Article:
6.Let Them Help You – This is a tough one for me. I have watched my friends let the kids stir the pancake batter, and it gets all over them and all over the kitchen with huge smiles on their faces. At the time when I tried, all I could think about was how long it will take me to clean up the mess, with barely enough time to get the wash, dinner and shopping done. In controlled circumstances, I have learned to let up. No I am not cool, but cooler. Daniel’s helped me with cookie dough and Angelina helps me; put ingredients in soup, and put groceries and laundry away. They make our beds, straighten the shoes, and hang up clothes left out. They learn about life from watching us, and they like it when we are pleased with them.
7.Use The Internet To Explore – Books can only give us so much information. If Daniel doesn’t understand his schoolwork, we try to explain it to him from different angles. If he still doesn’t understand something, we look it up on the Internet. We usually run off on different tangents, and start by looking up lets say the functions of a windmill and end up looking at cannons of medieval times, but they are still learning. And learning how to learn is a lesson in learning. It really isn’t about how much information you can retain anymore, but how quickly you can find the answers to the question at hand, and offer up your own solutions and opinions. Teaching our kids to think is the best education.
8.Maps Are Our Friends – Yesterday, Alfonz got our map of Europe and with Daniel and Angelina they charted our path out, thus far. They got to understand how large Europe is, how far we have traveled, and how many countries we have seen. Alfonz got them to remember different locations from memory, and it was impressive how and what they remembered from our trips when referring to each area.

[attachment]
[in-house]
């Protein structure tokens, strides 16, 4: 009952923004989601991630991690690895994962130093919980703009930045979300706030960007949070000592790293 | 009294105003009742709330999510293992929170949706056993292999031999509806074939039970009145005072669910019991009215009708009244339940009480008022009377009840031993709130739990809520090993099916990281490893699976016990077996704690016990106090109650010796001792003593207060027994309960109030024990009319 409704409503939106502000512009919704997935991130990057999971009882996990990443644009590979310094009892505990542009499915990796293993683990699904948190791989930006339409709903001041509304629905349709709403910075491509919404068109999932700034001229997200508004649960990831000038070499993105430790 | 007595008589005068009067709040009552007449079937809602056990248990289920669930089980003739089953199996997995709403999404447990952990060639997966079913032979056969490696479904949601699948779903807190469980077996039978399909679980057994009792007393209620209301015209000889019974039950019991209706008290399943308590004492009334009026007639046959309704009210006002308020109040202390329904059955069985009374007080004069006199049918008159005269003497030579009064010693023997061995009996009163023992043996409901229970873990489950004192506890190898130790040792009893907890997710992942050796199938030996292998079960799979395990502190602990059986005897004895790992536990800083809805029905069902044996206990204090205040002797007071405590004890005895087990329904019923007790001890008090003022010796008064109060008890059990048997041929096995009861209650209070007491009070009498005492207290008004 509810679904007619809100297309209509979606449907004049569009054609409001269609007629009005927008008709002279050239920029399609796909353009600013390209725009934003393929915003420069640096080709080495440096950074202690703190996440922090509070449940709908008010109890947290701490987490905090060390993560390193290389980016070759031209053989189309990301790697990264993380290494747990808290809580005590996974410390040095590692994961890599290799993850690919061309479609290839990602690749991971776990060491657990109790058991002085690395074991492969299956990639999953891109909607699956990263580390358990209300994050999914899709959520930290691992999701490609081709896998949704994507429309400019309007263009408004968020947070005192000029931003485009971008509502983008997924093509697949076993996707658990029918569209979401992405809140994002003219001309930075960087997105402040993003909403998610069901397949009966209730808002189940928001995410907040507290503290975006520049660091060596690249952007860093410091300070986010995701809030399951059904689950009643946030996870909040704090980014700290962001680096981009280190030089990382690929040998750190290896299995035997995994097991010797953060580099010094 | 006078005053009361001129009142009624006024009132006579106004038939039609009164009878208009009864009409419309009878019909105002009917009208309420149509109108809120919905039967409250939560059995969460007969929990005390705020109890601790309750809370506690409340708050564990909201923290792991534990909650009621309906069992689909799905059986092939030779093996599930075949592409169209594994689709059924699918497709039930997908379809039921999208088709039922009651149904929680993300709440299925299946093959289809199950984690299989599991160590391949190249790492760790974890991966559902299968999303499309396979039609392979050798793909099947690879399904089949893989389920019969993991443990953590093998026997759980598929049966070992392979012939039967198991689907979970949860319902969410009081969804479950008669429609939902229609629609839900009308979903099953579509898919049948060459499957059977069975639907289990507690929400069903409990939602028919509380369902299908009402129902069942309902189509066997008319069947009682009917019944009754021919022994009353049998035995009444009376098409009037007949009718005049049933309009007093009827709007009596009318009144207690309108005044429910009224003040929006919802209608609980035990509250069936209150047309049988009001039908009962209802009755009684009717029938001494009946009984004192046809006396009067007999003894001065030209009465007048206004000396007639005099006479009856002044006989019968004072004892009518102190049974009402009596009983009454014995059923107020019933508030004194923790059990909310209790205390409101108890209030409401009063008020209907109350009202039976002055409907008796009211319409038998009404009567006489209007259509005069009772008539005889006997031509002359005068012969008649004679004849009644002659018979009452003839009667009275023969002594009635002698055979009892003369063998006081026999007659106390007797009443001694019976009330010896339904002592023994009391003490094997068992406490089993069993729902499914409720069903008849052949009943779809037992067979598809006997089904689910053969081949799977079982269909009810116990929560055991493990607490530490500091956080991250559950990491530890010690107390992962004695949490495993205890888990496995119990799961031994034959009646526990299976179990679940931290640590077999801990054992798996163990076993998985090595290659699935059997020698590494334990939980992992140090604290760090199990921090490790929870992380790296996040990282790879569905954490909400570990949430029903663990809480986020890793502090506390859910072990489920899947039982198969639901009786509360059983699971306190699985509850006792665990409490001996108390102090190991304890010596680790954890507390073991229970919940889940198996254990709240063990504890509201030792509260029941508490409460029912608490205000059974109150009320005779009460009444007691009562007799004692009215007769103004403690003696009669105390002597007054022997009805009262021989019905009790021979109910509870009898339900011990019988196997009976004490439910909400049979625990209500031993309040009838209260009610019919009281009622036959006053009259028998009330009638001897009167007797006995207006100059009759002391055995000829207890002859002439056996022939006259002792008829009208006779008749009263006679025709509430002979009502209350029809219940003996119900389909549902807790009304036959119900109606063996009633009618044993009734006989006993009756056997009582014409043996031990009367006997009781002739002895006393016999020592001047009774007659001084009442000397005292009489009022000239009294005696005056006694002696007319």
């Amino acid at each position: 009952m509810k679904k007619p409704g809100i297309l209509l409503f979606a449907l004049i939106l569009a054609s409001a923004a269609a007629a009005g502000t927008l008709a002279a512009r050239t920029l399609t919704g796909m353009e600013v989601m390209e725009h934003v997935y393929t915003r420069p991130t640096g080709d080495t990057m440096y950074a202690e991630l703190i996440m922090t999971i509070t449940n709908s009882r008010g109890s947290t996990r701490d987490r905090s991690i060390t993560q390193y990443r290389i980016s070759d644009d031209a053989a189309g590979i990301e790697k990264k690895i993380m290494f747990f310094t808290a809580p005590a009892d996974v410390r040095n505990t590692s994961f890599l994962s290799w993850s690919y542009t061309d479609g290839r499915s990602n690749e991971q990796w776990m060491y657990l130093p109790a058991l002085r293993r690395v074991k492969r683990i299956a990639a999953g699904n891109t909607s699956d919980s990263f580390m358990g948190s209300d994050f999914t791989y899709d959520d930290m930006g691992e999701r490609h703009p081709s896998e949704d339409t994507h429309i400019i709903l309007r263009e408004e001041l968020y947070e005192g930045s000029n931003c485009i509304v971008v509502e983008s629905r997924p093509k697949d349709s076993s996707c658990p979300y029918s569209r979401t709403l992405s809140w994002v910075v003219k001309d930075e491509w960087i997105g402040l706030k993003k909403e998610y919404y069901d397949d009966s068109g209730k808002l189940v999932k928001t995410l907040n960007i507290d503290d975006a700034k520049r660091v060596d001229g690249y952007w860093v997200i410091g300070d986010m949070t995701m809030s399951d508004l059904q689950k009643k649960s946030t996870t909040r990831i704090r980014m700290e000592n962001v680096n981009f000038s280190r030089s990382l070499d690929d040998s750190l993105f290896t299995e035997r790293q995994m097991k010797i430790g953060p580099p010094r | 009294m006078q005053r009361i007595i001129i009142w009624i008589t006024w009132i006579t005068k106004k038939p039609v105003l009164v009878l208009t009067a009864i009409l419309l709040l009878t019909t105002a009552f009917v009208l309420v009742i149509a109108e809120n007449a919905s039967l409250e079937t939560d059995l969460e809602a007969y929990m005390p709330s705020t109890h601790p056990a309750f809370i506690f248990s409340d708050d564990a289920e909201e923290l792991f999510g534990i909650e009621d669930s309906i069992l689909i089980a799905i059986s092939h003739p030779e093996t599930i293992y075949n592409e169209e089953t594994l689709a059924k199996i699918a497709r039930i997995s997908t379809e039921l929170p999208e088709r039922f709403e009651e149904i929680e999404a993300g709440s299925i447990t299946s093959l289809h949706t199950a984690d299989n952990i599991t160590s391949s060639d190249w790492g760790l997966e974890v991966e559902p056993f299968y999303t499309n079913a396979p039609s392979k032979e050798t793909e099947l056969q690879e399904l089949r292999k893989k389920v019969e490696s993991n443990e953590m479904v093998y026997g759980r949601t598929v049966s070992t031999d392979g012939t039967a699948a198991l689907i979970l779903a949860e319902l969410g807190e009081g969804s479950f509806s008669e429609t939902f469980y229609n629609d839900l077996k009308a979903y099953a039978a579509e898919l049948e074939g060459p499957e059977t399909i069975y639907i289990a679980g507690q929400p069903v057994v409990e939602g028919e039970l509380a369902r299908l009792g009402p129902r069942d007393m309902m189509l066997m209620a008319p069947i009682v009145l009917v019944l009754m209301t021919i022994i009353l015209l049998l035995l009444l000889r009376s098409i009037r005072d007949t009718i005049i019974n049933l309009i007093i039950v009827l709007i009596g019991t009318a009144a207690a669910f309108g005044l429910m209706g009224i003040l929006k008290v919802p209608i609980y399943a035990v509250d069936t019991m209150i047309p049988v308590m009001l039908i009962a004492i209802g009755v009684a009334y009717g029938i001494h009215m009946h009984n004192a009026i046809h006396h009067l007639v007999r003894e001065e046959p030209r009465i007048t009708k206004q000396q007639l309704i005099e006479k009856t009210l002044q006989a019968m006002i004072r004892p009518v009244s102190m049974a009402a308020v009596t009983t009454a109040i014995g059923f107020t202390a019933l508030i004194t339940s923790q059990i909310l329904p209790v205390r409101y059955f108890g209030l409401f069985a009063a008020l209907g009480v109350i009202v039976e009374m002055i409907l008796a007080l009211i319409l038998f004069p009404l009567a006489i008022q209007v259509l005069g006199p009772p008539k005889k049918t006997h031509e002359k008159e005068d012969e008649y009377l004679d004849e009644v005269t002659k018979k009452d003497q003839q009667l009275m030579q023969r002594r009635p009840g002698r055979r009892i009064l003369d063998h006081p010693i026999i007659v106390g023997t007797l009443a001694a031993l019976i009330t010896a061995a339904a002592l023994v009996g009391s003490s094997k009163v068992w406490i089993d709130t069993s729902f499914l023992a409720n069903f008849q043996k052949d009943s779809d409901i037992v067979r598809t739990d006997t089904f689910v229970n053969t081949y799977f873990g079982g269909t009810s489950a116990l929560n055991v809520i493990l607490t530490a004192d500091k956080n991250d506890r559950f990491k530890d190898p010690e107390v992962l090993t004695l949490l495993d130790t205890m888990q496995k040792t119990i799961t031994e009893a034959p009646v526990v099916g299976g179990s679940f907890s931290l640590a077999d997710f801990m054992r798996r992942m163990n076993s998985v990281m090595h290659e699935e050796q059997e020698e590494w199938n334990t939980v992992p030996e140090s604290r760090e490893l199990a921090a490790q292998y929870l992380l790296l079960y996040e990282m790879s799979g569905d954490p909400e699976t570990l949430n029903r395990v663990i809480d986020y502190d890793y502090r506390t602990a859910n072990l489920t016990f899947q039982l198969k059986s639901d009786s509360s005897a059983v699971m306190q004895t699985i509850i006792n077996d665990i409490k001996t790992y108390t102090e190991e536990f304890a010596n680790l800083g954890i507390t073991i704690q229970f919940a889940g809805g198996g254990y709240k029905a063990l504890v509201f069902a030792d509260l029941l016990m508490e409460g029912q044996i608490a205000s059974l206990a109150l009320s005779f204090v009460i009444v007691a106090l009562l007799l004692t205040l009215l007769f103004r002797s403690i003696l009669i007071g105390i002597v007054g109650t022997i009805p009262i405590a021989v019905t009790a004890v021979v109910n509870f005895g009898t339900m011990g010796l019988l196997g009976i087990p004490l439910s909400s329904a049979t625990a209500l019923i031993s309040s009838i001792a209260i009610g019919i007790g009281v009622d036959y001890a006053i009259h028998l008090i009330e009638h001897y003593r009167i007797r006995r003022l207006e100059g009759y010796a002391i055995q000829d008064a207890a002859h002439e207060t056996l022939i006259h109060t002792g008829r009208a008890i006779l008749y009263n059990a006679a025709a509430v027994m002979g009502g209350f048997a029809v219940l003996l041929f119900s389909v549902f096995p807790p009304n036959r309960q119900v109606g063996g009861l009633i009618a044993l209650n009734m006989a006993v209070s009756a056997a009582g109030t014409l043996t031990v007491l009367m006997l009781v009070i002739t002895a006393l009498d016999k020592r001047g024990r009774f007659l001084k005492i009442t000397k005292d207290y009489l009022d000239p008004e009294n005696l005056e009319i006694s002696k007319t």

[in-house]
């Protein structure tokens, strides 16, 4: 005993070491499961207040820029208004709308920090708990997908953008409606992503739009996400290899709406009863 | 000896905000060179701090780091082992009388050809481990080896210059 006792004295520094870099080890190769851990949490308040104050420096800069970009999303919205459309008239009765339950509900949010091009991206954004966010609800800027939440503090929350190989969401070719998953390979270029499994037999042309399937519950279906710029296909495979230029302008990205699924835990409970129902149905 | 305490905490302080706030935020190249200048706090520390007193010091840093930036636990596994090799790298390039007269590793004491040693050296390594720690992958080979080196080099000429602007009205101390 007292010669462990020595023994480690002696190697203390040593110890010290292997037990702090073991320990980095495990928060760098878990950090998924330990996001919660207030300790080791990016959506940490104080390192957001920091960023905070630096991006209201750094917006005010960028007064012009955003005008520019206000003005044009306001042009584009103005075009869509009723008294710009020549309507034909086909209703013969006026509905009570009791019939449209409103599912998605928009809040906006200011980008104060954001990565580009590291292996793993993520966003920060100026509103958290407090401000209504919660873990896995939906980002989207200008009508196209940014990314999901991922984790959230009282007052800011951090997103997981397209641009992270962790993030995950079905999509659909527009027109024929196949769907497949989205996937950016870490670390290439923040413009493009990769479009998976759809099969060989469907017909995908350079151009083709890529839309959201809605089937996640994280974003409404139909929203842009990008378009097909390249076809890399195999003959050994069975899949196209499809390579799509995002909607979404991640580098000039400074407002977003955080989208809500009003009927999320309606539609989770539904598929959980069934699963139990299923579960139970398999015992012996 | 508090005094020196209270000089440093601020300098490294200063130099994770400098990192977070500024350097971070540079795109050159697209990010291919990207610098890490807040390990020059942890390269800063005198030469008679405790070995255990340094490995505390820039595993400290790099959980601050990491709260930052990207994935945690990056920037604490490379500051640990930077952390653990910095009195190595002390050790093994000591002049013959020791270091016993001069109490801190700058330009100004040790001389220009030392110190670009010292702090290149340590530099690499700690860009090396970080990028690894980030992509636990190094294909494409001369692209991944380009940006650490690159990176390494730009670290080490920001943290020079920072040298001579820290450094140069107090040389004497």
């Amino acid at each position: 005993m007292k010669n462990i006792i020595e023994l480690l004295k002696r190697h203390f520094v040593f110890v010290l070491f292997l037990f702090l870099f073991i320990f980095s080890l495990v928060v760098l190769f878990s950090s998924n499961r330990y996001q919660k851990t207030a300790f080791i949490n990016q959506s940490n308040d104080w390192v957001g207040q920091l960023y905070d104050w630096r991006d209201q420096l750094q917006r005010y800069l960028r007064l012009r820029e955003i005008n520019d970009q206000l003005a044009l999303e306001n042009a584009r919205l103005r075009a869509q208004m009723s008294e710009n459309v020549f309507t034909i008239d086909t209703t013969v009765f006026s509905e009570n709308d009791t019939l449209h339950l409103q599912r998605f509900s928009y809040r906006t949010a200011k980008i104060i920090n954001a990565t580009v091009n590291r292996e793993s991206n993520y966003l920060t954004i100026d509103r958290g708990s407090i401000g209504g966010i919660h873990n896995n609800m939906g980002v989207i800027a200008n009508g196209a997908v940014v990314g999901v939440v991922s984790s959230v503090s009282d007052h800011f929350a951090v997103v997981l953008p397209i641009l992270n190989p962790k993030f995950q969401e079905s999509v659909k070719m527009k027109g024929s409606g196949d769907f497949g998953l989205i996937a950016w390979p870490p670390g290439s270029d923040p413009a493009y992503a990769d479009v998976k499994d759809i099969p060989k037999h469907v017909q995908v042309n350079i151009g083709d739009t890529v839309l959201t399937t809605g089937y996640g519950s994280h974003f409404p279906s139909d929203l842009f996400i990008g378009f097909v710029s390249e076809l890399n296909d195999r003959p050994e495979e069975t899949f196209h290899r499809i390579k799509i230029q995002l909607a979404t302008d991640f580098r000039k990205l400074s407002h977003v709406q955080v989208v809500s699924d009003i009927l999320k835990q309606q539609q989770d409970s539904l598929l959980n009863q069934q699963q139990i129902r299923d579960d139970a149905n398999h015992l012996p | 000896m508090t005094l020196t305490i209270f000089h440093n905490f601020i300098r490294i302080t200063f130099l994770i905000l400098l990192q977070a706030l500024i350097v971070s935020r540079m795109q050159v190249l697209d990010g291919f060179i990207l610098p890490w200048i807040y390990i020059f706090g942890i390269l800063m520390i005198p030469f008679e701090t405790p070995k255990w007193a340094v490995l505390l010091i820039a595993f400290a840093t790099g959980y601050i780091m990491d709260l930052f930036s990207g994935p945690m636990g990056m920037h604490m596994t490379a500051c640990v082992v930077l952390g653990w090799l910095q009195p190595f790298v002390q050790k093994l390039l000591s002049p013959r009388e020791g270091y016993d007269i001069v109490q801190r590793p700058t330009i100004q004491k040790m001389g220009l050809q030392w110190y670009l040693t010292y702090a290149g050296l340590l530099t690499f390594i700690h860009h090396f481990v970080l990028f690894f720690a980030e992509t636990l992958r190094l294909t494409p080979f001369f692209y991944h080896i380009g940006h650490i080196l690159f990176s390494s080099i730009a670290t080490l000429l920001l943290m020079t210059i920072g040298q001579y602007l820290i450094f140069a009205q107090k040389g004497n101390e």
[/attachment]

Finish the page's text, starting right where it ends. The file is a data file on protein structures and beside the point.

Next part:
9.Let Them Help In Making The Plans – In Verona there was a huge outdoor Roman Arena. If Daniel had his wish we would have spent hours in there, climbing all over every square inch of that place, where he would pretend he was Caesar defending his land. If only we had planned a little better, we would have had the time. By letting the kids help in the planning, we can work what we are seeing into their curriculum. They are already absorbing language, words they normally wouldn’t hear, they get to try different foods and see how other people live throughout Europe. Daniel wants a fishing rod as soon as we settle down. His birthday is around the corner, and it would make him so proud to catch our supper. In turn we will all learn how to catch a fish, kill a fish, gut a fish and cook it over an open fire in butter. Let’s hope it happens!
10. Give Them Praise – My kids are under a bit of stress on this trip. Everything is new, and different, comfort isn’t always #1 on our list, and we don’t always get to eat a hot meal. A little praise goes a long way on the road, to settle a mood, to let them know we understand that not everyday is a textbook day. I praise my kids when they think outside the box, or make up stories before bed or when they give up their snack to a homeless dog. I watch them and try hard not to miss an opportunity to give them praise, not only for their completed road school homework, but when they prove to be good people. We want them to grow up good and happy. Isn’t that our job?
We are learning as we go on this journey. I would love to hear your tips and tricks too! Any advice is welcome.